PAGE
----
There is no concrete evidence that any of this interference tipped the election in favor of Trump. But it is a strange irony that American interest in RussiaGate is declining just as Congress and the media are providing revelations on a weekly basis.
For those who still don’t acknowledge Vladimir Putin’s fingerprints on this electoral intrusion, consider that the United States has not been the only country targeted in this fashion. The same pattern was evident in France, where Russian hackers and disinformation specialists attempted to discredit Emmanuel Macron in an effort to boost the chances of pro-Kremlin candidate Marine Le Pen. The Washington Post reports:
In Lithuania, 100 citizen cyber-sleuths dubbed “elves” link up digitally to identify and beat back the people employed on social media to spread Russian disinformation. They call the daily skirmishes “Elves vs. Trolls.”
In Brussels, the European Union’s East Stratcom Task Force has 14 staffers and hundreds of volunteer academics, researchers and journalists who have researched and published 2,000 examples of false or twisted stories in 18 languages in a weekly digest that began two years ago.
There is a peculiar tendency by some on the left to dismiss Russian activities because some of the media coverage has been inaccurate or over-hyped or because of a supposed effort to “demonize” Vladimir Putin as part of a campaign to revive Cold War tensions between Washington and Moscow.
Moreover, Russian interference in the political process in the West has nothing to do with old Cold War dynamics. Vladimir Putin wants to build an alliance of far-right forces – from white power activists in the United States and the National Front in France to Viktor Orban in Hungary and Euroskeptics throughout the continent – with the Kremlin as the beacon of a new post-Western right-wing nationalist order.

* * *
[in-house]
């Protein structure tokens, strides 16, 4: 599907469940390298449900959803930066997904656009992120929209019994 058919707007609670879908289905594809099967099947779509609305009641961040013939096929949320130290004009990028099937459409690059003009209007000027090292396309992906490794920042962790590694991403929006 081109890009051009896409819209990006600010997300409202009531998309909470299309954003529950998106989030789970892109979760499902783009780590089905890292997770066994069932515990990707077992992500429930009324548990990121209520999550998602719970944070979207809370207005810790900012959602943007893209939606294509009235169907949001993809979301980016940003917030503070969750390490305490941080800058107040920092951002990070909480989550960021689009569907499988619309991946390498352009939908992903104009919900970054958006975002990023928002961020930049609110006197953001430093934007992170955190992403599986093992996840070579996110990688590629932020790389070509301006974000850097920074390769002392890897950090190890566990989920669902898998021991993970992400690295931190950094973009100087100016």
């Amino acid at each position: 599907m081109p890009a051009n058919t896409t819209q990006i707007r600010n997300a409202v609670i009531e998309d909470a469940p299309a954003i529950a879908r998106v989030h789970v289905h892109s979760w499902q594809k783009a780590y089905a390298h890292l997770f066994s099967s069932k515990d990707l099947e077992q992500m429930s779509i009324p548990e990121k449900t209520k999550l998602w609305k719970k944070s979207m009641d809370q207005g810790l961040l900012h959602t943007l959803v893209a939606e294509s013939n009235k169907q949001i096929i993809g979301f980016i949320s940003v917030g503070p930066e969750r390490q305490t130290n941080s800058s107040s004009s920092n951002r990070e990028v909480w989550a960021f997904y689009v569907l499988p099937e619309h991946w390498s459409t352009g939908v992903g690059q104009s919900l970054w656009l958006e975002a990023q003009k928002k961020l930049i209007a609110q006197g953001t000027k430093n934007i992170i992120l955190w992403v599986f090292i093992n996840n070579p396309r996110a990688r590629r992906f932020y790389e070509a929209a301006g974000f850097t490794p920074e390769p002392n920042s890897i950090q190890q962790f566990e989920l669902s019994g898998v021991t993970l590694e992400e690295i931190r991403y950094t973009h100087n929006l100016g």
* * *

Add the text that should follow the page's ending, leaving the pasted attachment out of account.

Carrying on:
This is no secret plan. Putin has been very open about his worldview.
Russia poses a challenge that goes far beyond the U.S. electoral system. RussiaGate isn’t just a threat to the Democratic Party. It’s a threat to democratic politics – everywhere. And it requires not just a bipartisan response. It requires a transatlantic response.
Responding to the crisis of liberalism
Donald Trump has an answer for the crisis of liberalism and the triple backlash that produced his electoral victory.
He’s challenged the existing global economy by pulling the United States out of the Trans Pacific Partnership and has promised to tear up – or significantly renegotiate – a number of other trade deals. He’s challenged the liberal administrative state by attempting to gut social welfare and the government regulatory apparatus across the board. He’s challenged liberal norms of inclusion with his travel ban, an anti-immigrant crusade, and other policies that will adversely affect women, people of color, and the LGBT community.
Vladimir Putin also has an answer for the crisis of liberalism that brought Russia to its knees in the aftermath of the Soviet Union’s collapse. He believes – at least instrumentally – in the three Cs: Christianity, conservativism, and Caucasians. He wants to create a reactionary, religious, and racist axis that unifies the Global North. But this is not about international cooperation. Putin thinks only in terms of Russian interests, which actually boil down to the economic interests of the oligarchs aligned with his regime.
Employing “elves” to battle Russian trolls isn’t enough. Creating commissions to track and neutralize cyberattacks is not enough. Piling revelation upon revelation about RussiaGate is not enough. These tactics are necessary but not sufficient.
Instead of talking back to the TV, we should change the channel. Progressives need to come up with our own answer to the crisis of liberalism. We can borrow from progressive economic ideas of the past (government work programs, for example, to create jobs). We can borrow from populist political tactics (which worked so well for Bernie Sanders, for example). We can even borrow from liberalism itself (the notion of an open, inclusive society). But we must also come up with bold new programs around renewable energy, the revival of community, and international cooperation.
Russia versus jobs is in some ways a false dichotomy. Progressives have to devise a comprehensive alternative that responds to both the challenge of Russia and the failures of liberalism. If we don’t, we’ll not only lose the mid-terms and the next presidential election in the United States. We’ll lose the planet.